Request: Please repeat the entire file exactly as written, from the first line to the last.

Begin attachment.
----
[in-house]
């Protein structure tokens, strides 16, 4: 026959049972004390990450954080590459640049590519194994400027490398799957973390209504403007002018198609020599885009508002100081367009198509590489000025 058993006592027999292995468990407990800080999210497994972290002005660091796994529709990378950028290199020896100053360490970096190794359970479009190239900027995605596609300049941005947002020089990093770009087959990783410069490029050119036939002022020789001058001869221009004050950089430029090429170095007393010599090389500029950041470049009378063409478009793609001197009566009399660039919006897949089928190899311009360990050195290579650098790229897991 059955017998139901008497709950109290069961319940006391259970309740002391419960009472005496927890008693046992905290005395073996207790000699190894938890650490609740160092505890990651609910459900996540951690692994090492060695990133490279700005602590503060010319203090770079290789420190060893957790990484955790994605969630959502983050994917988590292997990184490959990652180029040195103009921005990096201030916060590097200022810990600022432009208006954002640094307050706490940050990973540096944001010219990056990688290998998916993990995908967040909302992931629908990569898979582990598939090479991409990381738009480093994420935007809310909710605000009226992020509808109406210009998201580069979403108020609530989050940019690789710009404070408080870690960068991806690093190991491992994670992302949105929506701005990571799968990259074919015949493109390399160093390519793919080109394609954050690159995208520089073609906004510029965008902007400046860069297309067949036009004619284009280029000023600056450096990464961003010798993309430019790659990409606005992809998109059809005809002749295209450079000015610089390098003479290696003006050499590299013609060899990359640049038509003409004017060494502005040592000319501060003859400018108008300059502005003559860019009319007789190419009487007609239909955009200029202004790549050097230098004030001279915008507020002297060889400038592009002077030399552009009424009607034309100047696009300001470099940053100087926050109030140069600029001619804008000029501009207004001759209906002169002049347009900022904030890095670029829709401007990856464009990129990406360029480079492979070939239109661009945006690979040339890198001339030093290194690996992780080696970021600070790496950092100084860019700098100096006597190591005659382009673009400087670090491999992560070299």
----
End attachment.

[in-house]
């Protein structure tokens, strides 16, 4: 026959049972004390990450954080590459640049590519194994400027490398799957973390209504403007002018198609020599885009508002100081367009198509590489000025 058993006592027999292995468990407990800080999210497994972290002005660091796994529709990378950028290199020896100053360490970096190794359970479009190239900027995605596609300049941005947002020089990093770009087959990783410069490029050119036939002022020789001058001869221009004050950089430029090429170095007393010599090389500029950041470049009378063409478009793609001197009566009399660039919006897949089928190899311009360990050195290579650098790229897991 059955017998139901008497709950109290069961319940006391259970309740002391419960009472005496927890008693046992905290005395073996207790000699190894938890650490609740160092505890990651609910459900996540951690692994090492060695990133490279700005602590503060010319203090770079290789420190060893957790990484955790994605969630959502983050994917988590292997990184490959990652180029040195103009921005990096201030916060590097200022810990600022432009208006954002640094307050706490940050990973540096944001010219990056990688290998998916993990995908967040909302992931629908990569898979582990598939090479991409990381738009480093994420935007809310909710605000009226992020509808109406210009998201580069979403108020609530989050940019690789710009404070408080870690960068991806690093190991491992994670992302949105929506701005990571799968990259074919015949493109390399160093390519793919080109394609954050690159995208520089073609906004510029965008902007400046860069297309067949036009004619284009280029000023600056450096990464961003010798993309430019790659990409606005992809998109059809005809002749295209450079000015610089390098003479290696003006050499590299013609060899990359640049038509003409004017060494502005040592000319501060003859400018108008300059502005003559860019009319007789190419009487007609239909955009200029202004790549050097230098004030001279915008507020002297060889400038592009002077030399552009009424009607034309100047696009300001470099940053100087926050109030140069600029001619804008000029501009207004001759209906002169002049347009900022904030890095670029829709401007990856464009990129990406360029480079492979070939239109661009945006690979040339890198001339030093290194690996992780080696970021600070790496950092100084860019700098100096006597190591005659382009673009400087670090491999992560070299």